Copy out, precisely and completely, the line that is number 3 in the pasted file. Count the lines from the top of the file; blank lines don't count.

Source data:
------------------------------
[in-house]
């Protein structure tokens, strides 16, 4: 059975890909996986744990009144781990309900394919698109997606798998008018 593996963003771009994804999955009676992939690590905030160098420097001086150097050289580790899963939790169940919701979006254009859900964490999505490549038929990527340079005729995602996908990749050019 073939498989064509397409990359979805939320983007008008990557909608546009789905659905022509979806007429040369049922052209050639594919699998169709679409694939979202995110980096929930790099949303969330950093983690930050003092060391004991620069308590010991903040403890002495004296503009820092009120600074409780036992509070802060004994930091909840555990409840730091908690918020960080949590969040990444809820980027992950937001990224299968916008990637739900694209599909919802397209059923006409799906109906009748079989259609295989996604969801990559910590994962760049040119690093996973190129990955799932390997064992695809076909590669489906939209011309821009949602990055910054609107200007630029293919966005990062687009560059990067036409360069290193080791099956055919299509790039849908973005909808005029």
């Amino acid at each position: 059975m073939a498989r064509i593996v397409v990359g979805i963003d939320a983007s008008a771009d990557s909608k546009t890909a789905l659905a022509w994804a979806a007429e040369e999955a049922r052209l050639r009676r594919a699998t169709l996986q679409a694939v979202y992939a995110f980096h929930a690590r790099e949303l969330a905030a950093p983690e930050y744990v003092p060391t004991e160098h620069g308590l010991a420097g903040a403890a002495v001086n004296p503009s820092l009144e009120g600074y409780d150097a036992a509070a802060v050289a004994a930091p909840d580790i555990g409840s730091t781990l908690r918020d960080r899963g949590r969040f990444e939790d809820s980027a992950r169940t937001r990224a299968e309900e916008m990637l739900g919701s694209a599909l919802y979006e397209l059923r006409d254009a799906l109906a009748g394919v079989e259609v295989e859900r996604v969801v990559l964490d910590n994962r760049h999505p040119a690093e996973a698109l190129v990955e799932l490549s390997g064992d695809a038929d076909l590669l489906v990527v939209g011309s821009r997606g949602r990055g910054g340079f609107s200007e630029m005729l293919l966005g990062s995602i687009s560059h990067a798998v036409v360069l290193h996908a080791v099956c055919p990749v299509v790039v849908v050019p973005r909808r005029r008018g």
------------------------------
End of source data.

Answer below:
């Amino acid at each position: 059975m073939a498989r064509i593996v397409v990359g979805i963003d939320a983007s008008a771009d990557s909608k546009t890909a789905l659905a022509w994804a979806a007429e040369e999955a049922r052209l050639r009676r594919a699998t169709l996986q679409a694939v979202y992939a995110f980096h929930a690590r790099e949303l969330a905030a950093p983690e930050y744990v003092p060391t004991e160098h620069g308590l010991a420097g903040a403890a002495v001086n004296p503009s820092l009144e009120g600074y409780d150097a036992a509070a802060v050289a004994a930091p909840d580790i555990g409840s730091t781990l908690r918020d960080r899963g949590r969040f990444e939790d809820s980027a992950r169940t937001r990224a299968e309900e916008m990637l739900g919701s694209a599909l919802y979006e397209l059923r006409d254009a799906l109906a009748g394919v079989e259609v295989e859900r996604v969801v990559l964490d910590n994962r760049h999505p040119a690093e996973a698109l190129v990955e799932l490549s390997g064992d695809a038929d076909l590669l489906v990527v939209g011309s821009r997606g949602r990055g910054g340079f609107s200007e630029m005729l293919l966005g990062s995602i687009s560059h990067a798998v036409v360069l290193h996908a080791v099956c055919p990749v299509v790039v849908v050019p973005r909808r005029r008018g």